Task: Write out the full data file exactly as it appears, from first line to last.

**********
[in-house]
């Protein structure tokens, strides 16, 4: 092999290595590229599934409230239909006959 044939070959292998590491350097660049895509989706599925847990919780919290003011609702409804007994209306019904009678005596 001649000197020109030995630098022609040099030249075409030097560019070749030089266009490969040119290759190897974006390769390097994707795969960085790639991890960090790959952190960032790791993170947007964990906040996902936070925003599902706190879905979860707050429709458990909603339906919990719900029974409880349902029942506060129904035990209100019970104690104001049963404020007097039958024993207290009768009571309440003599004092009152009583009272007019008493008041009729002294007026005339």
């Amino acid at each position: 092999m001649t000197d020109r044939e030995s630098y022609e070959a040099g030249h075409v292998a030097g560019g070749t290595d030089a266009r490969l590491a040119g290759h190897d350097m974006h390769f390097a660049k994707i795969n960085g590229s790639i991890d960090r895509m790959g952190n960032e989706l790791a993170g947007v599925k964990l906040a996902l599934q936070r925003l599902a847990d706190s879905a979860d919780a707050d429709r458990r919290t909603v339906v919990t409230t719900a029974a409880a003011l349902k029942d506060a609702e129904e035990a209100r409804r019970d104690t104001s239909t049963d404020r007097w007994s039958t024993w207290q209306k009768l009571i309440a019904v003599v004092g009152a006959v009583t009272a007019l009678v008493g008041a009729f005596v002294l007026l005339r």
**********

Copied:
[in-house]
């Protein structure tokens, strides 16, 4: 092999290595590229599934409230239909006959 044939070959292998590491350097660049895509989706599925847990919780919290003011609702409804007994209306019904009678005596 001649000197020109030995630098022609040099030249075409030097560019070749030089266009490969040119290759190897974006390769390097994707795969960085790639991890960090790959952190960032790791993170947007964990906040996902936070925003599902706190879905979860707050429709458990909603339906919990719900029974409880349902029942506060129904035990209100019970104690104001049963404020007097039958024993207290009768009571309440003599004092009152009583009272007019008493008041009729002294007026005339």
């Amino acid at each position: 092999m001649t000197d020109r044939e030995s630098y022609e070959a040099g030249h075409v292998a030097g560019g070749t290595d030089a266009r490969l590491a040119g290759h190897d350097m974006h390769f390097a660049k994707i795969n960085g590229s790639i991890d960090r895509m790959g952190n960032e989706l790791a993170g947007v599925k964990l906040a996902l599934q936070r925003l599902a847990d706190s879905a979860d919780a707050d429709r458990r919290t909603v339906v919990t409230t719900a029974a409880a003011l349902k029942d506060a609702e129904e035990a209100r409804r019970d104690t104001s239909t049963d404020r007097w007994s039958t024993w207290q209306k009768l009571i309440a019904v003599v004092g009152a006959v009583t009272a007019l009678v008493g008041a009729f005596v002294l007026l005339r």